Using PASCO’s wireless voltage and current sensors, we conducted the fruit battery experiment. We tested 7 different kinds of produce to try and determine which one had the highest electric charge, and would make the best battery.
With these sensors you are able to chart and record voltage and current data right in SPARKvue! Then you can compare and contrast the data recorded across multiple different kinds of produce.
Using copper wire and a zinc coated nail, we connected an orange, clementine, lemon, lime, potato, sweet potato and apple to the sensors and charted their volts and milliamps.
We hypothesized that the lemon would have the highest voltage, due to the fact that it is an extremely acidic fruit. The lime is also an acidic fruit, so that was an alternate option that was considered. Due to the fact that the lemon was a larger fruit, and would maybe be able to hold more charge, we picked the lemon for our theorized winner.
We set the voltage and current sensors to the manual data sampling option so that we could choose when to record data and input it into the table when the voltage and amperage stabilized. We then made an incision in the fruits to insert the copper wire, and pushed the zinc coated screw into the produce. With the citrus fruits, we needed to roll them on the table to get the juices flowing inside of it and gain more acid for the zinc to interact with, making the battery stronger. After connecting the sensors to SPARKvue, and connecting the negative and positive wires to their proper nodes, we were able to record data for all 7 items into the chart. With SPARKvue we could measure, record, and compare data all in one place.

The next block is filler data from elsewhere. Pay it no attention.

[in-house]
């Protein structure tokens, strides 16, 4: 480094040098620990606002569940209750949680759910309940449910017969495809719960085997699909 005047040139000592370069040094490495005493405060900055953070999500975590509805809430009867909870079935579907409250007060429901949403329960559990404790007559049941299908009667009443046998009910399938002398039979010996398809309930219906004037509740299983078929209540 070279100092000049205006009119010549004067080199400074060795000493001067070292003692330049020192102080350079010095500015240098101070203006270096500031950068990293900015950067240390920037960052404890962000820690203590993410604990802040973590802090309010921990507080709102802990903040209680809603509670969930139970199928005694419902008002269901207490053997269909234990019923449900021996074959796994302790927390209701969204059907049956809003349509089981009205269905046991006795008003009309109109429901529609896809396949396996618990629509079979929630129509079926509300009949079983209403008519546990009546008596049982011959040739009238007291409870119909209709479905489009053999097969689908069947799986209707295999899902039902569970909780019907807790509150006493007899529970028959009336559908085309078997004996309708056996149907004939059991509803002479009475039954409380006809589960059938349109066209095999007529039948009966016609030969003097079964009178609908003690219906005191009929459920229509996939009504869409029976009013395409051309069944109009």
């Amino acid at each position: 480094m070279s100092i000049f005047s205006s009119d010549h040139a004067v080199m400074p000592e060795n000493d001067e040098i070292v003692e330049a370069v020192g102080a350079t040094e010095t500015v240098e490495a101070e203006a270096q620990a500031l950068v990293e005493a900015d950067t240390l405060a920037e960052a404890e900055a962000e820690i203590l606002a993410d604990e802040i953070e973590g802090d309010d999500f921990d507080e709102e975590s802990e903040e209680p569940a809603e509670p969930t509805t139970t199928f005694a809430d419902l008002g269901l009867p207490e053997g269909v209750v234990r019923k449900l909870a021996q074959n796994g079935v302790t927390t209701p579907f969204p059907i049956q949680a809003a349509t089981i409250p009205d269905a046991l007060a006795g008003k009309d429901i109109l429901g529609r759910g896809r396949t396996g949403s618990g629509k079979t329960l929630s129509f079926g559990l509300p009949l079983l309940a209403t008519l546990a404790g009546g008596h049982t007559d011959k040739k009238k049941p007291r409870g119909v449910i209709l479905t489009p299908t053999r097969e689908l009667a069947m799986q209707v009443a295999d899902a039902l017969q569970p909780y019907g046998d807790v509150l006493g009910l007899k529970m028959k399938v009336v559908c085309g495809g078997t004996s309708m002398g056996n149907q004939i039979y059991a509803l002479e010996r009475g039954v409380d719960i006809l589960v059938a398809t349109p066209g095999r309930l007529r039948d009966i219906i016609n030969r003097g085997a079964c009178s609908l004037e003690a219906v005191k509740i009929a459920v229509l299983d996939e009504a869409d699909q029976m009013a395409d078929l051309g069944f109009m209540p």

What may seem like similar results between all the produce is far from ambiguous as by nature the results will be similar between the produce, but there are still outliers that stand out. This experiment allows students to engage in a fun activity by hypothesizing which produce would be the best battery. It makes for a perfect opportunity for your student scientists to strengthen their critical thinking skills and increase their scientific knowledge on electricity!
To advance upon this already fascinating experiment, try connecting an LED in series or in parallel, and see how many fruits it takes to light it up! Have students experiment and determine the best approach to make the LED nice and bright! You can connect multiple LEDS, and multiple fruits, and even compare your voltage and amperage after powering an LED to see if anything has changed!
How The Battery Works
The specifics of the science behind fruit batteries is similar for all types of produce, in using the transfer of negative electrons for creating an electrical current. Specifically in the case of the lemon, it reacts with the zinc and loosens electrons. Copper pulls electrons more strongly than zinc, so negative electrons will move towards the copper when the electrodes are connected by wires, while the positive electrons remain inside the fruit. Moving electrons are called an electric current, so when the electrons move through the wires a charge is detected!